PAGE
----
“The future health of millions of children, the sustainability of the NHS and the economic prosperity of Britain all now depend on a radical upgrade in prevention and public health.” – NHS Five Year Forward View.
The NHS is a victim of its own success. People are living longer and with more complex conditions, placing huge strain on the health service.
There are currently 11.6 million people in the UK aged 65 and over and by 2030, this will rise to 20 million. Today, treating the over 65s accounts for 40% of the NHS budget, some £46bn, with those figures only set to increase.
If current trajectories persist then demand will soon overtake supply and so a fundamental step change is required. Fortunately, it is coming in the form of a public health revolution.
There are hundreds of health tech companies innovating to solve major public health crises. From Bluetooth-connected nicotine patches and blood pressure monitors to the Fitbit exercise and weight monitor, the wearable health technology market is booming, expected to be valued at £26bn by 2020.
Real time-monitoring and wearable health technology have the power to fundamentally change the UK healthcare landscape, shifting attitudes towards preventative care and empowering individuals to take care of their own health.
The raison d’être of the Sustainability and Transformation Partnerships (STPs) is to transform local health economies by integrating health and social care. Naturally, public health plays a critical role in this holistic approach.
The first ratings of STPs were announced by NHS England last week and GK Strategy analysis has revealed that 80% of those rated “outstanding” discuss the importance of self-care and preventative care through digital enablement. Previous GK analysis has also shown 75% of STP plans highlight tech as a top priority or key enabler of core STP aims.
But whilst the market is booming, the onus is currently on the consumer – the general public – to purchase the product and the Government has thus far shirked responsibility, cutting real-terms public health budgets by 5% since 2013/14.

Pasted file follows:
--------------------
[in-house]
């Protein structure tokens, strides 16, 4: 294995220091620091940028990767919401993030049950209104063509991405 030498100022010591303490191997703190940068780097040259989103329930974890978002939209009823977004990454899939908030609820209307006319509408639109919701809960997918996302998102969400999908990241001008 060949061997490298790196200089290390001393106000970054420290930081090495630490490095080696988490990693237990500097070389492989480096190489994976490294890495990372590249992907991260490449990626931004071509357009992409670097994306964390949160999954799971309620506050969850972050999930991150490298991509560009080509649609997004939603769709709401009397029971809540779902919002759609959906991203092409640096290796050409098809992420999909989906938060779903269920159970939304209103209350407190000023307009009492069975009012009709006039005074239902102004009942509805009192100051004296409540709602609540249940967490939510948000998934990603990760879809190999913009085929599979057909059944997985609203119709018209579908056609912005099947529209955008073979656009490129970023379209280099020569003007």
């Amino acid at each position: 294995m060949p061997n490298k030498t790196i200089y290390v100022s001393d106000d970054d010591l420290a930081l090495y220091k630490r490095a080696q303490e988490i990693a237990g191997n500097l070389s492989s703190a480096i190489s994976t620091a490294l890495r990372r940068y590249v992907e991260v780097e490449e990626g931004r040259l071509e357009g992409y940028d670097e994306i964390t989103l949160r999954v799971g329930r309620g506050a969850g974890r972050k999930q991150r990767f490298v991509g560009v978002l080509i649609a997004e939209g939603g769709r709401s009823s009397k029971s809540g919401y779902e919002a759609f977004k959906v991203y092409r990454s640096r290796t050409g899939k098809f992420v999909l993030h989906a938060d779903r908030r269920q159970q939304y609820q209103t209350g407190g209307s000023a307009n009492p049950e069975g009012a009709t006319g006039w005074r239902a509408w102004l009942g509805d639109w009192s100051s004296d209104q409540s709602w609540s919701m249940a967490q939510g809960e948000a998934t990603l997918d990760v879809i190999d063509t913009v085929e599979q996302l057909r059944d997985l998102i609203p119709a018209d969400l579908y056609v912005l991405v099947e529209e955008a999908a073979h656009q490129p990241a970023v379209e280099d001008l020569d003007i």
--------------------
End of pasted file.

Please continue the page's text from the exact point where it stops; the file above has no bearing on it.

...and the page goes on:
If the Government and the NHS are really serious about tackling the public health crises on the horizon, they must firstly partner with health tech companies to reach the patients whom will benefit the most. Secondly, the Government must be proactive and encourage health tech businesses to innovate by making more funding available for research and development collaborations.
However, it is also important businesses identify and take advantage of funding opportunities that currently exist, such as the £100 million for NHS Digital Exemplars and the latest allocation of STP funding likely to be announced in the Autumn Budget.
Preventative care involves an upfront cost and despite saving valuable NHS resource and delivering better health outcomes in the long-term, it is a difficult message to articulate to public sector organisations who are concerned about immediate financial pressures. The health tech market is also a complex and competitive environment to navigate, and with the industry set to boom, differentiating between businesses will be more difficult than ever.
But it’s a two-way street. Off the back of both the Carter and Wachter Reviews there is a significant appetite for greater partnership from the public sector, but health tech companies are yet to find a way of truly harnessing this. These partnerships are the future of public health. Government needs to seek and fund transformative collaboration wherever possible and businesses need to define their offer more clearly to help the public sector understand the true benefits that partnership brings.
Be in no doubt, whilst there will always be a place for your standard public health awareness campaign, the real future of public health lies in empowering individuals to take control and manage their health and medical conditions using the technology of tomorrow. Both government and business have a long way to go to fully understand the role they can both play, but the potential is worth the upfront investment.
Are you a healthtech company looking to partner with the public sector? Get in touch with firstname.lastname@example.org